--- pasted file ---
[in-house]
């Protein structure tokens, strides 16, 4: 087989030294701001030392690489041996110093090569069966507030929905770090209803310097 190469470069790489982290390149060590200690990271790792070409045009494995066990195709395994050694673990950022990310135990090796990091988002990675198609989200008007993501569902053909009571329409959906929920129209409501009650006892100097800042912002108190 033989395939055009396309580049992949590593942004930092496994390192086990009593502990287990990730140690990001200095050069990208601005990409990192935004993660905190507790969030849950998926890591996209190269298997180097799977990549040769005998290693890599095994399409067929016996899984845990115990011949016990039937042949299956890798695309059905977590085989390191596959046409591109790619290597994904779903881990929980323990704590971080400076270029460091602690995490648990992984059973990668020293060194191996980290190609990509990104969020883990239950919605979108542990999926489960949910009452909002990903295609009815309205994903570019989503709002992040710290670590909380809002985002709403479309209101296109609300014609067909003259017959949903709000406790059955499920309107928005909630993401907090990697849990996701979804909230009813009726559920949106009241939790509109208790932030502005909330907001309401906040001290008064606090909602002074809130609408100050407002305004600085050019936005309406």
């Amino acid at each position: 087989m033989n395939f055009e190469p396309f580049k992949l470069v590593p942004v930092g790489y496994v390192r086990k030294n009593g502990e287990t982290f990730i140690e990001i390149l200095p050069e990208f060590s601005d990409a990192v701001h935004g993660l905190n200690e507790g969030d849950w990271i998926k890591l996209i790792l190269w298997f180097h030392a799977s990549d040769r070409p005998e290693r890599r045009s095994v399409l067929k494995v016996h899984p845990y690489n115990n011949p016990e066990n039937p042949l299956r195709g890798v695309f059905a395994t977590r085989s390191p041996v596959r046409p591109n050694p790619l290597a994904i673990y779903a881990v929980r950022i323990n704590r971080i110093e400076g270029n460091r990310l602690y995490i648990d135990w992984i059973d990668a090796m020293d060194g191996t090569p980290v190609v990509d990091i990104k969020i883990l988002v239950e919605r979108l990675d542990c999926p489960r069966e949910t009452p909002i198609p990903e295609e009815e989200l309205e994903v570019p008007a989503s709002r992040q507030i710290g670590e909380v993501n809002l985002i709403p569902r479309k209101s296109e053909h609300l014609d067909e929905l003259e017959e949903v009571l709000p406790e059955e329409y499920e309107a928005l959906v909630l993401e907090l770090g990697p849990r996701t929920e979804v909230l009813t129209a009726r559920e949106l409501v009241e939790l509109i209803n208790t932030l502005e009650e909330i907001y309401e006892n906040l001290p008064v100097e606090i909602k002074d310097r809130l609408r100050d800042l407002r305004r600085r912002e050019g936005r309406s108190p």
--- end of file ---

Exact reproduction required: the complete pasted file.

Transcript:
[in-house]
């Protein structure tokens, strides 16, 4: 087989030294701001030392690489041996110093090569069966507030929905770090209803310097 190469470069790489982290390149060590200690990271790792070409045009494995066990195709395994050694673990950022990310135990090796990091988002990675198609989200008007993501569902053909009571329409959906929920129209409501009650006892100097800042912002108190 033989395939055009396309580049992949590593942004930092496994390192086990009593502990287990990730140690990001200095050069990208601005990409990192935004993660905190507790969030849950998926890591996209190269298997180097799977990549040769005998290693890599095994399409067929016996899984845990115990011949016990039937042949299956890798695309059905977590085989390191596959046409591109790619290597994904779903881990929980323990704590971080400076270029460091602690995490648990992984059973990668020293060194191996980290190609990509990104969020883990239950919605979108542990999926489960949910009452909002990903295609009815309205994903570019989503709002992040710290670590909380809002985002709403479309209101296109609300014609067909003259017959949903709000406790059955499920309107928005909630993401907090990697849990996701979804909230009813009726559920949106009241939790509109208790932030502005909330907001309401906040001290008064606090909602002074809130609408100050407002305004600085050019936005309406």
């Amino acid at each position: 087989m033989n395939f055009e190469p396309f580049k992949l470069v590593p942004v930092g790489y496994v390192r086990k030294n009593g502990e287990t982290f990730i140690e990001i390149l200095p050069e990208f060590s601005d990409a990192v701001h935004g993660l905190n200690e507790g969030d849950w990271i998926k890591l996209i790792l190269w298997f180097h030392a799977s990549d040769r070409p005998e290693r890599r045009s095994v399409l067929k494995v016996h899984p845990y690489n115990n011949p016990e066990n039937p042949l299956r195709g890798v695309f059905a395994t977590r085989s390191p041996v596959r046409p591109n050694p790619l290597a994904i673990y779903a881990v929980r950022i323990n704590r971080i110093e400076g270029n460091r990310l602690y995490i648990d135990w992984i059973d990668a090796m020293d060194g191996t090569p980290v190609v990509d990091i990104k969020i883990l988002v239950e919605r979108l990675d542990c999926p489960r069966e949910t009452p909002i198609p990903e295609e009815e989200l309205e994903v570019p008007a989503s709002r992040q507030i710290g670590e909380v993501n809002l985002i709403p569902r479309k209101s296109e053909h609300l014609d067909e929905l003259e017959e949903v009571l709000p406790e059955e329409y499920e309107a928005l959906v909630l993401e907090l770090g990697p849990r996701t929920e979804v909230l009813t129209a009726r559920e949106l409501v009241e939790l509109i209803n208790t932030l502005e009650e909330i907001y309401e006892n906040l001290p008064v100097e606090i909602k002074d310097r809130l609408r100050d800042l407002r305004r600085r912002e050019g936005r309406s108190p």